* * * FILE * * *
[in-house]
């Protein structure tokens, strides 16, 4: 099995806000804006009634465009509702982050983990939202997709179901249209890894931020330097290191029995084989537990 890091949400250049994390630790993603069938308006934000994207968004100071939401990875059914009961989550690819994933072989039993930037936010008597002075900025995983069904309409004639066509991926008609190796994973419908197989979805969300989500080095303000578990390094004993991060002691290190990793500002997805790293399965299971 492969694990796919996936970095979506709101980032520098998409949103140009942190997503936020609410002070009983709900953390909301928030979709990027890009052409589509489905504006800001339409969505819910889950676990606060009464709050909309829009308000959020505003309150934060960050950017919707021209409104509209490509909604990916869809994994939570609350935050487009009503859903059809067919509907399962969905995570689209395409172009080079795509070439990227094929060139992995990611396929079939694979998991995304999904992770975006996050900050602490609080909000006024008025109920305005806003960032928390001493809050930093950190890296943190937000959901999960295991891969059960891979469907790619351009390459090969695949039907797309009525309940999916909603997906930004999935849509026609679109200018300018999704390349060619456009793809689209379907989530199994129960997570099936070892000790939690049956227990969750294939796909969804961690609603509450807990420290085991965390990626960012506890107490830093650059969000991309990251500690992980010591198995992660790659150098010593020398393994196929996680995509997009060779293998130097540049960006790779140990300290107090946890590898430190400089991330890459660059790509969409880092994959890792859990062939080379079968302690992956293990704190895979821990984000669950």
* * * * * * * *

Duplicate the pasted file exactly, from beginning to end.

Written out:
[in-house]
């Protein structure tokens, strides 16, 4: 099995806000804006009634465009509702982050983990939202997709179901249209890894931020330097290191029995084989537990 890091949400250049994390630790993603069938308006934000994207968004100071939401990875059914009961989550690819994933072989039993930037936010008597002075900025995983069904309409004639066509991926008609190796994973419908197989979805969300989500080095303000578990390094004993991060002691290190990793500002997805790293399965299971 492969694990796919996936970095979506709101980032520098998409949103140009942190997503936020609410002070009983709900953390909301928030979709990027890009052409589509489905504006800001339409969505819910889950676990606060009464709050909309829009308000959020505003309150934060960050950017919707021209409104509209490509909604990916869809994994939570609350935050487009009503859903059809067919509907399962969905995570689209395409172009080079795509070439990227094929060139992995990611396929079939694979998991995304999904992770975006996050900050602490609080909000006024008025109920305005806003960032928390001493809050930093950190890296943190937000959901999960295991891969059960891979469907790619351009390459090969695949039907797309009525309940999916909603997906930004999935849509026609679109200018300018999704390349060619456009793809689209379907989530199994129960997570099936070892000790939690049956227990969750294939796909969804961690609603509450807990420290085991965390990626960012506890107490830093650059969000991309990251500690992980010591198995992660790659150098010593020398393994196929996680995509997009060779293998130097540049960006790779140990300290107090946890590898430190400089991330890459660059790509969409880092994959890792859990062939080379079968302690992956293990704190895979821990984000669950």